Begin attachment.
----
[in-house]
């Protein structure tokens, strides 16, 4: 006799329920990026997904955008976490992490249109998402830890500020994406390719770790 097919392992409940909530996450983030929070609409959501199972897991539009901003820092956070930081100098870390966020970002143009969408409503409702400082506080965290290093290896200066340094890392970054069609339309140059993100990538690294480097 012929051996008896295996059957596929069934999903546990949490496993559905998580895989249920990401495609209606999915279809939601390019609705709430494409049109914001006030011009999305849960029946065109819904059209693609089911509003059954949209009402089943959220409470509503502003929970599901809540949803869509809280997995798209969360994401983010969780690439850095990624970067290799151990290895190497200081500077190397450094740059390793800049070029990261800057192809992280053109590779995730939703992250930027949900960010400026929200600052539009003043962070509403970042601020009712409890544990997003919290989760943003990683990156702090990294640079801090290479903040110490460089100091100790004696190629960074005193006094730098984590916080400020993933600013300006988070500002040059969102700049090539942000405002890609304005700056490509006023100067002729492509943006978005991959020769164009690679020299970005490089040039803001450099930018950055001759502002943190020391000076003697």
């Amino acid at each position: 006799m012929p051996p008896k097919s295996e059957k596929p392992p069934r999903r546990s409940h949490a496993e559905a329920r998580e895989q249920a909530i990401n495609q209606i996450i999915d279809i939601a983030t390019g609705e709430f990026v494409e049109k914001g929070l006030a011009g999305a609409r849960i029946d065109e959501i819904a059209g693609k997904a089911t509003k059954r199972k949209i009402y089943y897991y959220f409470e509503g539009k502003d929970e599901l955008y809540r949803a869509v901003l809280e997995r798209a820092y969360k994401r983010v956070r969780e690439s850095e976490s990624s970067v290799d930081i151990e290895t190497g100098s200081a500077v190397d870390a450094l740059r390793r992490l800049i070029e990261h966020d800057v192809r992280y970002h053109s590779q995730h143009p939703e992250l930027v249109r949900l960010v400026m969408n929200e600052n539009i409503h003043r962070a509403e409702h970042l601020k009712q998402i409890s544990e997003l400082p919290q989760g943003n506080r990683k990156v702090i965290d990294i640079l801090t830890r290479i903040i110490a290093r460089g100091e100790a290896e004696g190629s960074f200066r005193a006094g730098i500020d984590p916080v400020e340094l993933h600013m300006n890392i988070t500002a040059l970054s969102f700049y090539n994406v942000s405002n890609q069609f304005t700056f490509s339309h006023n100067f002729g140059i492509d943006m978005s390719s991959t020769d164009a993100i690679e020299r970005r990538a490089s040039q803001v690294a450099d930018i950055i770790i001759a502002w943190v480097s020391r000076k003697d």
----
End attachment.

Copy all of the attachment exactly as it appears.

[in-house]
């Protein structure tokens, strides 16, 4: 006799329920990026997904955008976490992490249109998402830890500020994406390719770790 097919392992409940909530996450983030929070609409959501199972897991539009901003820092956070930081100098870390966020970002143009969408409503409702400082506080965290290093290896200066340094890392970054069609339309140059993100990538690294480097 012929051996008896295996059957596929069934999903546990949490496993559905998580895989249920990401495609209606999915279809939601390019609705709430494409049109914001006030011009999305849960029946065109819904059209693609089911509003059954949209009402089943959220409470509503502003929970599901809540949803869509809280997995798209969360994401983010969780690439850095990624970067290799151990290895190497200081500077190397450094740059390793800049070029990261800057192809992280053109590779995730939703992250930027949900960010400026929200600052539009003043962070509403970042601020009712409890544990997003919290989760943003990683990156702090990294640079801090290479903040110490460089100091100790004696190629960074005193006094730098984590916080400020993933600013300006988070500002040059969102700049090539942000405002890609304005700056490509006023100067002729492509943006978005991959020769164009690679020299970005490089040039803001450099930018950055001759502002943190020391000076003697």
């Amino acid at each position: 006799m012929p051996p008896k097919s295996e059957k596929p392992p069934r999903r546990s409940h949490a496993e559905a329920r998580e895989q249920a909530i990401n495609q209606i996450i999915d279809i939601a983030t390019g609705e709430f990026v494409e049109k914001g929070l006030a011009g999305a609409r849960i029946d065109e959501i819904a059209g693609k997904a089911t509003k059954r199972k949209i009402y089943y897991y959220f409470e509503g539009k502003d929970e599901l955008y809540r949803a869509v901003l809280e997995r798209a820092y969360k994401r983010v956070r969780e690439s850095e976490s990624s970067v290799d930081i151990e290895t190497g100098s200081a500077v190397d870390a450094l740059r390793r992490l800049i070029e990261h966020d800057v192809r992280y970002h053109s590779q995730h143009p939703e992250l930027v249109r949900l960010v400026m969408n929200e600052n539009i409503h003043r962070a509403e409702h970042l601020k009712q998402i409890s544990e997003l400082p919290q989760g943003n506080r990683k990156v702090i965290d990294i640079l801090t830890r290479i903040i110490a290093r460089g100091e100790a290896e004696g190629s960074f200066r005193a006094g730098i500020d984590p916080v400020e340094l993933h600013m300006n890392i988070t500002a040059l970054s969102f700049y090539n994406v942000s405002n890609q069609f304005t700056f490509s339309h006023n100067f002729g140059i492509d943006m978005s390719s991959t020769d164009a993100i690679e020299r970005r990538a490089s040039q803001v690294a450099d930018i950055i770790i001759a502002w943190v480097s020391r000076k003697d």